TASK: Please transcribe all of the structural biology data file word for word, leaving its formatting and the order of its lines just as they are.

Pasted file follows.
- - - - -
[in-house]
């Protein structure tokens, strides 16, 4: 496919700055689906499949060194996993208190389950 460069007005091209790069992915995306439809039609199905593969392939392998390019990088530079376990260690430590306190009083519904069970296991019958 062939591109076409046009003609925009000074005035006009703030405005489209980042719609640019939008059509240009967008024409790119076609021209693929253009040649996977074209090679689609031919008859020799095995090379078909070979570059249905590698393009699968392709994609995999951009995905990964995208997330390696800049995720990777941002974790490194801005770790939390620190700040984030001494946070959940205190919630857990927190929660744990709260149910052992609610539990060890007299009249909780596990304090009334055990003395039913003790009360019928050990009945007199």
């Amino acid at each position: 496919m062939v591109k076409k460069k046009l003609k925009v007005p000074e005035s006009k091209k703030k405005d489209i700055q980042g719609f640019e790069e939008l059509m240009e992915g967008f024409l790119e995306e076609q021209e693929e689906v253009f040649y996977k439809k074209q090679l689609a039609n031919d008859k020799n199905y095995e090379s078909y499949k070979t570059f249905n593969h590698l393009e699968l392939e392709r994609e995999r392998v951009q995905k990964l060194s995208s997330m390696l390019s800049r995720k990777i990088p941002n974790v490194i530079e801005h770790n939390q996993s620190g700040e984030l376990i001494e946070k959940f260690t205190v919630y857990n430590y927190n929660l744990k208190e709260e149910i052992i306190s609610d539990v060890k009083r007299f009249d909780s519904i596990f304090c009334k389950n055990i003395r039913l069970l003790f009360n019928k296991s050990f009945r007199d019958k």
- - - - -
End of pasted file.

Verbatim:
[in-house]
């Protein structure tokens, strides 16, 4: 496919700055689906499949060194996993208190389950 460069007005091209790069992915995306439809039609199905593969392939392998390019990088530079376990260690430590306190009083519904069970296991019958 062939591109076409046009003609925009000074005035006009703030405005489209980042719609640019939008059509240009967008024409790119076609021209693929253009040649996977074209090679689609031919008859020799095995090379078909070979570059249905590698393009699968392709994609995999951009995905990964995208997330390696800049995720990777941002974790490194801005770790939390620190700040984030001494946070959940205190919630857990927190929660744990709260149910052992609610539990060890007299009249909780596990304090009334055990003395039913003790009360019928050990009945007199």
């Amino acid at each position: 496919m062939v591109k076409k460069k046009l003609k925009v007005p000074e005035s006009k091209k703030k405005d489209i700055q980042g719609f640019e790069e939008l059509m240009e992915g967008f024409l790119e995306e076609q021209e693929e689906v253009f040649y996977k439809k074209q090679l689609a039609n031919d008859k020799n199905y095995e090379s078909y499949k070979t570059f249905n593969h590698l393009e699968l392939e392709r994609e995999r392998v951009q995905k990964l060194s995208s997330m390696l390019s800049r995720k990777i990088p941002n974790v490194i530079e801005h770790n939390q996993s620190g700040e984030l376990i001494e946070k959940f260690t205190v919630y857990n430590y927190n929660l744990k208190e709260e149910i052992i306190s609610d539990v060890k009083r007299f009249d909780s519904i596990f304090c009334k389950n055990i003395r039913l069970l003790f009360n019928k296991s050990f009945r007199d019958k």